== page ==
Ethan saw me walking the other day. It was the first time since the car accident. So far he's seen me injured and in shock at the the time of the accident. He's seen me immobile and managing pain in a hospital bed. He's watched me regain some independence in my wheelchair with two new leg rests attached to keep my legs in the best position. Because my leg is healing properly, I've started putt-putting around the house with a walker, now that I'm finally allowed to bear weight on my left side.
When Ethan spotted me he rushed up, still in his pyjamas and hopped nervously from foot to foot.
"Mommy! What are you doing?" He yelped.
"I'm walking, Boo."
"Walking? You're walking? His voice sqeaked. He wanted to be close. He stood right next to me, just on the other side the walker's frame. "Mommy..Mommy," He whispered and he rubbed my arm. "It's allright, Mommy"
"Yes it is, Boo." I said firmly as we moved past the kitchen.
Every time I feel like bitching about my current situation I remember that the accident has had the most impact on my four year old son. When it happened, uninjured Ethan jumped off my lap and wailed, "It's my fault!" He was convinced he had done something wrong to cause the car to hit us.
Two days after I was taken to the hospital in Montclair, he asked his father whether I was gone forever.
Brought faithfully by my mother, Ethan visited me every day during my stay at Kessler. Every day, he would seperate me from other visitors for us to spend some time alone. He pushed me up and down the halls, stopping to introduce me to nurses and aides or whomever we happened to encounter along the way. At first he was reluctant to clamber up on my lap for fear of hurting my leg, but wanting his usual hugs and kisses he soon got over that and would settle into my lap to say goodbye. Our visits always ended the same way:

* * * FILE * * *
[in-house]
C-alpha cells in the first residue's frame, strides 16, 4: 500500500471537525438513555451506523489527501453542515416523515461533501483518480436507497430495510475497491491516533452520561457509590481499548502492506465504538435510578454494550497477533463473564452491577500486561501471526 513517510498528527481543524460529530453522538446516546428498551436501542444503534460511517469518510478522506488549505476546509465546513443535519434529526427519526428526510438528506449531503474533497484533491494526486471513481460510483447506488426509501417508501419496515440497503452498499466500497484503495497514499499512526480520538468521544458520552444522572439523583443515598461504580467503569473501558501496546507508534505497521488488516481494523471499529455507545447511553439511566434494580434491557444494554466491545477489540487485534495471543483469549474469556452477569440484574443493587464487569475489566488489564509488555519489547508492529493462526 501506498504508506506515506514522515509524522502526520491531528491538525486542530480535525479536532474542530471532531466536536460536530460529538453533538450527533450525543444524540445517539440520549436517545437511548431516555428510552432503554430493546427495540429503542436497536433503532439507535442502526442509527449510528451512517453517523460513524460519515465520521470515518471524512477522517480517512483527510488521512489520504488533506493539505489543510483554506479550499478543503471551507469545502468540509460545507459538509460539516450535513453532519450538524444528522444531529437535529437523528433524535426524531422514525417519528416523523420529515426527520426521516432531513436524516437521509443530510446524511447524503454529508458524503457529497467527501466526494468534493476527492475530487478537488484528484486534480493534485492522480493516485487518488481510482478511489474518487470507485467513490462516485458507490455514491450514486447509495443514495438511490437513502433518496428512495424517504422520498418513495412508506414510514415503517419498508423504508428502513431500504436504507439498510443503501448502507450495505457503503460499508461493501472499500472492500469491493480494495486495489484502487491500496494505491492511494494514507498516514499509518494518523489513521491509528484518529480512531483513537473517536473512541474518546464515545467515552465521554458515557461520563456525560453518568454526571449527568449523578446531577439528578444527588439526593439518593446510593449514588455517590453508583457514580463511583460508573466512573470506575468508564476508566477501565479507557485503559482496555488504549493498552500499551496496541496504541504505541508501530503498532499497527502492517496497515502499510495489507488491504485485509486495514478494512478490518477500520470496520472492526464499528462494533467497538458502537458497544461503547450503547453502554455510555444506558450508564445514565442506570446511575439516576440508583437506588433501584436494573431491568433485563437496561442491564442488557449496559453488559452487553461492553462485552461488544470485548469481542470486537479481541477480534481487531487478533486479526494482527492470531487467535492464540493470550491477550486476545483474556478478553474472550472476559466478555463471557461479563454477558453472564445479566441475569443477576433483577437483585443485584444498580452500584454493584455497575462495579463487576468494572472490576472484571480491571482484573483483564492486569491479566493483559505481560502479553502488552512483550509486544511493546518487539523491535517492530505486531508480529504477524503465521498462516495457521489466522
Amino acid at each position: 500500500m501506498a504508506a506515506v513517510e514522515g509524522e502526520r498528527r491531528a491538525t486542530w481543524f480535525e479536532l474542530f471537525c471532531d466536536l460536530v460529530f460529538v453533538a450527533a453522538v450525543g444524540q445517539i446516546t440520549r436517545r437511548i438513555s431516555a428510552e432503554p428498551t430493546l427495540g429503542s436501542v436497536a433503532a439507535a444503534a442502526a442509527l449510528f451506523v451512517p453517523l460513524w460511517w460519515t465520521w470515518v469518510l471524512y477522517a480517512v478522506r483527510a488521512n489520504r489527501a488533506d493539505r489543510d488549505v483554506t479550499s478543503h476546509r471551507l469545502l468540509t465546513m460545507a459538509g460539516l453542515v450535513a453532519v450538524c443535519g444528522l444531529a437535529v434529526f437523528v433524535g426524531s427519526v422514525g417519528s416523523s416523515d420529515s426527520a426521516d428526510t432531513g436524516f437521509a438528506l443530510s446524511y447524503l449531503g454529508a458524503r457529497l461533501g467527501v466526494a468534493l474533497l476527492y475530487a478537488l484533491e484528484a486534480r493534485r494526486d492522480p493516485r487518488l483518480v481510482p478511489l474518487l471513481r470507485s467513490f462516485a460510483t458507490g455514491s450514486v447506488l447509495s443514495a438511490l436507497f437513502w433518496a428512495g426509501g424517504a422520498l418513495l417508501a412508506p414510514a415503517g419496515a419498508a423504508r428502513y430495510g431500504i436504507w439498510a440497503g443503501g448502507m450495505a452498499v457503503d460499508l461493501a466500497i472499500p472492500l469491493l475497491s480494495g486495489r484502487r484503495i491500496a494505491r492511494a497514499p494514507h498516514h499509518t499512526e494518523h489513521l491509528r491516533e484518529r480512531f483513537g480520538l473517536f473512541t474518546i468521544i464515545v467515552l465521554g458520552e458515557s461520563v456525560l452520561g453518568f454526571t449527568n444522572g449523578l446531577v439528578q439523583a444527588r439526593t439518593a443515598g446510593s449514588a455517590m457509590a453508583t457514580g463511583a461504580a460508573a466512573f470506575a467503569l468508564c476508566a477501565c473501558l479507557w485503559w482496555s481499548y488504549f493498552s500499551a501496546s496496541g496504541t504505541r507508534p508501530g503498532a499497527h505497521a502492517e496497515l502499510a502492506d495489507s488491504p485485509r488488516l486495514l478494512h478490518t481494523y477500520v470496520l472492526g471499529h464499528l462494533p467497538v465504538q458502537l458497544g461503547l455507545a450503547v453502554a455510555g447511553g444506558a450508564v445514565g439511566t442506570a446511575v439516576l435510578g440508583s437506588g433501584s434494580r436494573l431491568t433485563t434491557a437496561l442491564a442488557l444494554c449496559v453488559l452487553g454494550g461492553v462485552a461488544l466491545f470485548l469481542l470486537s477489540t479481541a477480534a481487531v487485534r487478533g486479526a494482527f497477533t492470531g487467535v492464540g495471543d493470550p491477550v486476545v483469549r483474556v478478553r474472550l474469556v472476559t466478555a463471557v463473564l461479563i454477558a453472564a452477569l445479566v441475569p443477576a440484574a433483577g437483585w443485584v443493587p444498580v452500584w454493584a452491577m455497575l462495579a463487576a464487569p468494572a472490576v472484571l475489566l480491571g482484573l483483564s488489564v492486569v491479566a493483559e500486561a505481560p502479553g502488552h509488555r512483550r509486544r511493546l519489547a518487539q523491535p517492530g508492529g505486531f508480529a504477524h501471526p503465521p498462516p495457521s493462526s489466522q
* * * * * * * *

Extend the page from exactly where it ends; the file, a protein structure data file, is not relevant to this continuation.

I asked as I had done since he was very young: "Are you my favorite Boo?"
"Yes!" He'd say and I'd feel his body relax. We'd sit this way for the last few minutes enjoying each other's warmth.
My mother regaled me with stories of episodes of acting out that included tantrums, sudden teary outbursts and his newest behavior, screaming "NO! NO! NO!" when he woke up in the morning and he realized she was there to wake him instead of me.
I can't say that I behaved much better. Having been his primary caretaker since his birth, I hated being away from him. This accident marked the first time we'd spent more than a single night apart. By some weird twist of misery, Ethan had been diagnosed with a hernia and his surgery was scheduled while I was at Kessler. This meant that I couldn't be with him before he went in and of course,I wouldn't there when he woke up scared, confused and in pain. During his surgery I was at the gym unable to concentrate, crying (blubbering) trying to fathom how it was that I was standing between parallel bars instead of next to my little boy.
Ethan came through the surgery just fine and as soon as he was able, came back to Kessler to visit. As was his way, he steered me away from the group and pushed me along the hall ways. because of the surgery he walked more cautiously now. We stopped by the vending machines off the rotunda to share a bag of cheetos.
"Mommy?" He sputtered through a mouthful of orange crispy crumbs.
He paused for a second, looked me in the eye and said,"You're my favorite Boo."
Anyone who knows me, knows that I think of myself as a pretty tough chick.I work hard to stay independent, asking for help doesn't come easily and I'm not exactly sentimental. When Ethan called me his favorite Boo, he actually took my breath away. I didn't know what to say so I said, "Thank you, Boo."
He nodded, hazel eyes shining and munched another cheeto.